By Johna Till Johnson
Photos by Vladimir Brezina
Every so often, two great ideas combine to form an even better one.
That’s what happened this past Saturday. Last fall, Vlad suggested we go to the Bohemian Hall Beer Garden for Oktoberfest. This was more than just a yen for drinking beer outdoors—Vlad is actually from the original Bohemia, and he enjoys discovering hidden flashes of the “old country” all the way here in NYC. (Another discovery is Hospoda, an eastside Czech restaurant, but that’s for another post.) Anyway, we didn’t make it last year, but the idea stayed on our list.
Bohemian Hall is in Astoria, Queens. It’s actually very near to where we live—as the crow flies. We can almost see it from our apartment. The problem is that between us and it flows the East River.
But, there is a bridge…
We paddle under it all the time. But I’ve been wanting to walk across the Triborough (now Robert F. Kennedy) Bridge for the past few months since my friend Marc mentioned it was possible. The Triborough Bridge was built for cars, with pedestrians a grudging afterthought. But is can be done—Marc lives in Astoria and regularly hikes across the bridge into Manhattan.
And looking at the map, talk about serendipity: It turns out Bohemian Hall is just a couple of blocks from the bridge’s pedestrian exit in Astoria.
What could be more perfect than a walk over the bridge culminating in a visit to the beer garden? To top it off, this weekend, for the beginning of Oktoberfest, Bohemian Hall was featuring authentic roast pig in addition to the usual sausage, sauerkraut, and beer. And the weather was absolutely perfect: A golden early-autumn day.
So we set out. The shortest way to the Triborough Bridge led us first across the Harlem River, over the Wards Island Footbridge. We crossed the footbridge onto Wards Island… and promptly took a wrong turn, left instead of right. But we didn’t mind—the path led us through a greenscape we’d seen many times from the water on our Manhattan circumnavigations, but never before experienced on land. We passed the New York Riding Academy and the grounds of the Manhattan Psychiatric Center (more cheerful than it sounds, at least until you notice such details as the razor wire). Then we turned right at Little Hell Gate, meandered along the edge of “Mulberry Cove”, and found our way to the pedestrian entrance onto Triborough Bridge.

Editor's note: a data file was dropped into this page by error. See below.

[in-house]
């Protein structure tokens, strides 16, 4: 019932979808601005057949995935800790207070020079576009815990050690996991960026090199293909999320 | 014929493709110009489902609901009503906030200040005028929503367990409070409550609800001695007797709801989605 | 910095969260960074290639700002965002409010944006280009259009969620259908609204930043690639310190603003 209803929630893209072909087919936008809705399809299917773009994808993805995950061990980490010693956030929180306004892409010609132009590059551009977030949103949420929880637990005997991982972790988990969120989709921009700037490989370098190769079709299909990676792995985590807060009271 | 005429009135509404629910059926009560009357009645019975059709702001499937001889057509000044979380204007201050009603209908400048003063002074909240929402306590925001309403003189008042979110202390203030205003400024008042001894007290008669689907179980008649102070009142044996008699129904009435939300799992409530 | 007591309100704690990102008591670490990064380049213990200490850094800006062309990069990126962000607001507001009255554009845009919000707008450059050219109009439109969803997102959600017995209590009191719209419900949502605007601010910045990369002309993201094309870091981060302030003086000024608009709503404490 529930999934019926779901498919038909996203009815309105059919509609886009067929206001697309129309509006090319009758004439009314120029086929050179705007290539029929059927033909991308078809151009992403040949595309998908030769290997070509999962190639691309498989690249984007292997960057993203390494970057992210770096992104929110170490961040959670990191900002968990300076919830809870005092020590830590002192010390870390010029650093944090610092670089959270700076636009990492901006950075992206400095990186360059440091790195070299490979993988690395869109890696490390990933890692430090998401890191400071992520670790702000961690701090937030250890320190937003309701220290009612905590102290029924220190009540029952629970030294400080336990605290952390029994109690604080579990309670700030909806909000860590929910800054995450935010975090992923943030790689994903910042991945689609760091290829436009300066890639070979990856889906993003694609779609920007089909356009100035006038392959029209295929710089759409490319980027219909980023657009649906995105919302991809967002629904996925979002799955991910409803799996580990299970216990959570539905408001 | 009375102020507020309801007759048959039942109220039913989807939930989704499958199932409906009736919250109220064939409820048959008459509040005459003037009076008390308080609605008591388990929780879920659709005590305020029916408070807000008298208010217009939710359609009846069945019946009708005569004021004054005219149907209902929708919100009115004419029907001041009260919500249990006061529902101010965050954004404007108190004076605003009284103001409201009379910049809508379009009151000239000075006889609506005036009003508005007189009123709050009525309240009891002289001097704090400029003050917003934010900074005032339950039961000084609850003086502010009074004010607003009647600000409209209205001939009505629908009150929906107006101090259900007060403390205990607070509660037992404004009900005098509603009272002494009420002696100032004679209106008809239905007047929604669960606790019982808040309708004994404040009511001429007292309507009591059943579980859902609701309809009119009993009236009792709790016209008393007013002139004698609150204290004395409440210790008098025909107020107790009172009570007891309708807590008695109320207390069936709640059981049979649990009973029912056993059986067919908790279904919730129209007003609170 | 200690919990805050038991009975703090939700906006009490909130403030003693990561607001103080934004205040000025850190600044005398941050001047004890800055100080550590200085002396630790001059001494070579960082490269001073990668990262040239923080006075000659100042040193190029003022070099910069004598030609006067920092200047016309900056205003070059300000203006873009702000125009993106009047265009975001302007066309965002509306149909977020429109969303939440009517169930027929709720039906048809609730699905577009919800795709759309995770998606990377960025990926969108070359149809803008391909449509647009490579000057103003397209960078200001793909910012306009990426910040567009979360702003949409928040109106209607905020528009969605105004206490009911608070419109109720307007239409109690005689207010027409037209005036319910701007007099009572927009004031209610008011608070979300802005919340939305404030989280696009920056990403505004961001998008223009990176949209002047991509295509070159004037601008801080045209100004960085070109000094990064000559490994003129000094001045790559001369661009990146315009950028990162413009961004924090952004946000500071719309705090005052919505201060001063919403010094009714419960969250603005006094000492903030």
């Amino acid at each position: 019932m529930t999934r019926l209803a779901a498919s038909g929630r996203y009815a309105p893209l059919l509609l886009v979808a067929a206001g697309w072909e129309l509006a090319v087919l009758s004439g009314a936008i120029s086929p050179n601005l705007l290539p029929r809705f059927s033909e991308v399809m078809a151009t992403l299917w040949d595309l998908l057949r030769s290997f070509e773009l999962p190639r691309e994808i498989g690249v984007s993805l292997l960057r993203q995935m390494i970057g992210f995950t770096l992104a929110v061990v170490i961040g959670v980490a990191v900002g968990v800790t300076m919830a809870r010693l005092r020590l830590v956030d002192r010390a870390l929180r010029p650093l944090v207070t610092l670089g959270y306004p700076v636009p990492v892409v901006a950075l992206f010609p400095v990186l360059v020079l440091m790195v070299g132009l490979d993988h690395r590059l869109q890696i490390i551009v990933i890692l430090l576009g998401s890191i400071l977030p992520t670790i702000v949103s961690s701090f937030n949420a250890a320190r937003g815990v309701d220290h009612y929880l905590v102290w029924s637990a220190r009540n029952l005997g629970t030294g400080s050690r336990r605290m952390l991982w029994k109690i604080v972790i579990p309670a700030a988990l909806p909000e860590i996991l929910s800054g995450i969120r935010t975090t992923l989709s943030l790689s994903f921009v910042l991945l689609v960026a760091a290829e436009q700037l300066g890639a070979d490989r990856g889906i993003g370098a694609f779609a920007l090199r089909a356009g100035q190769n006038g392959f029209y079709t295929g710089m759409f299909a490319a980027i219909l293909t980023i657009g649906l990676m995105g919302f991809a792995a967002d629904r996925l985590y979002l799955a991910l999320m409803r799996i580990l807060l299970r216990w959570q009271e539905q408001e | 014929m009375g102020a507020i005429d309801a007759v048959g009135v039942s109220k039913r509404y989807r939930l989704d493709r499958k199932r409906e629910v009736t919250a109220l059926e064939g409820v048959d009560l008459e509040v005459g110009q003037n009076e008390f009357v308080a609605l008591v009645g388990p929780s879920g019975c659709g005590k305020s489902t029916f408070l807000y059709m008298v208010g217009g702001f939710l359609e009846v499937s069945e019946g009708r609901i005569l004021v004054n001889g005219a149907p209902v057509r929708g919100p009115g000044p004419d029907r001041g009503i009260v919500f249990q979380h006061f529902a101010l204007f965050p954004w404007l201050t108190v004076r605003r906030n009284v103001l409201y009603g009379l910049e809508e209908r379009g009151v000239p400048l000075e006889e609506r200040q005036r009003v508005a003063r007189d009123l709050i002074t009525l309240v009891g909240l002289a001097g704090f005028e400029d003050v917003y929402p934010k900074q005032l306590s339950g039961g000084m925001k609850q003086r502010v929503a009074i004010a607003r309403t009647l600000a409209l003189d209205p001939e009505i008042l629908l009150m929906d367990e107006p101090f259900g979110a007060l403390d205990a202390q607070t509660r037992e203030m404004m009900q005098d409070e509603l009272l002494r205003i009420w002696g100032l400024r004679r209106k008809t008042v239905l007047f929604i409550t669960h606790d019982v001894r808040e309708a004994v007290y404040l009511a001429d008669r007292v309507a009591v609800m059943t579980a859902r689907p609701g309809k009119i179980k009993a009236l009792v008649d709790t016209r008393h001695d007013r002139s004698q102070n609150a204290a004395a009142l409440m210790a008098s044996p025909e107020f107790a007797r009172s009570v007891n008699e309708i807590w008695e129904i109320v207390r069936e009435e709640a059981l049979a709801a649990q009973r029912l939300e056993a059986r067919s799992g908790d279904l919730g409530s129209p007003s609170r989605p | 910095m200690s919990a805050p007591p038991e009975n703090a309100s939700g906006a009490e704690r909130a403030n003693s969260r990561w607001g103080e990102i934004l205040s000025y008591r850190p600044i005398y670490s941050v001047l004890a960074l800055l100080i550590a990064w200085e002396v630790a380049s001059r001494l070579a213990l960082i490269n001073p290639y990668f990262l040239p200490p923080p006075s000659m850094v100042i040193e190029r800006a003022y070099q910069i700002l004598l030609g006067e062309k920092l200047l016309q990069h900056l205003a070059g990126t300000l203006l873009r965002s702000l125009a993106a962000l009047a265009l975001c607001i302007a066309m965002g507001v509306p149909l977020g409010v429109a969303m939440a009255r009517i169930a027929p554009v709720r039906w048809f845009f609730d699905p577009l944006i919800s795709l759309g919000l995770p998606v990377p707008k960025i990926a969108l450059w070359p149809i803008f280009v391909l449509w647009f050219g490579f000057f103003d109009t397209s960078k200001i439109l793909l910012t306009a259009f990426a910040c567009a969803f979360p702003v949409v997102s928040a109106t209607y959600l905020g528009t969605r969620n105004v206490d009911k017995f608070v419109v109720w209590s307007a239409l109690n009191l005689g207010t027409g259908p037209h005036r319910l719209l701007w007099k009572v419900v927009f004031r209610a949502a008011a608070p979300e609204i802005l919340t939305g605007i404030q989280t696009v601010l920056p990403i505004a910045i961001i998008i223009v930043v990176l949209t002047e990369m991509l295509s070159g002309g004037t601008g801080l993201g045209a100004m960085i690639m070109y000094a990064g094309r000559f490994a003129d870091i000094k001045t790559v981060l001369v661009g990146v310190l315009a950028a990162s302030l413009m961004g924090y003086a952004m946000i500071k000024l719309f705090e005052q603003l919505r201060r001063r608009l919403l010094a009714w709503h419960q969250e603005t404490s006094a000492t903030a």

At first, the walkway up to the bridge was covered by an intimidating wire mesh. Signs warned sternly that “bikes must be walked across the bridge” and “photography is strictly forbidden”. But as we climbed up and up… and up and up…the mesh cage disappeared, and stunning vistas opened up all around.
On the narrow walkway of the bridge proper, we encountered plenty of bikers (riding their bikes) and fellow photographers. And, high above Hell Gate, the view was simply amazing: All the sights we’re accustomed to see from the water, but from the sky this time.
(click on any photo to start slideshow)
Then we descended the long arc of the bridge into the heart of Astoria, where from a block or two away we could hear the excited babble of the beer hall. Stepping inside was in many ways like a return to the old country (Vlad used the word “traditional” several times), with long, shared tables and strikingly agile waitstaff.
But there were a few differences: The customers were largely under 30, and very few dirndls or lederhosen were in sight.
However, there was the promised roast pork—complete with pig’s head—and an ample supply of Czech (as well as local NYC) beer.
We feasted and drank until just before sunset, when happy and sated, we headed for the subway home. (The party was just getting started, however—a live band was getting ready, and on Saturdays the beer garden is open until 3 AM.)
… while I watched the sunset over Manhattan (for a change)..
All in all, a wonderful first trip to Bohemian Hall. Somehow, I think we’ll be back…
The New York Times has a nice article about walking across the Triborough Bridge here.
Another New York Times article (albeit from 2011) about the beer garden phenomenon in NYC is here.
Finally, last year Chris Schiffner compiled a very helpful “(un)Official NYC Oktoberfest Trail” guide and map here.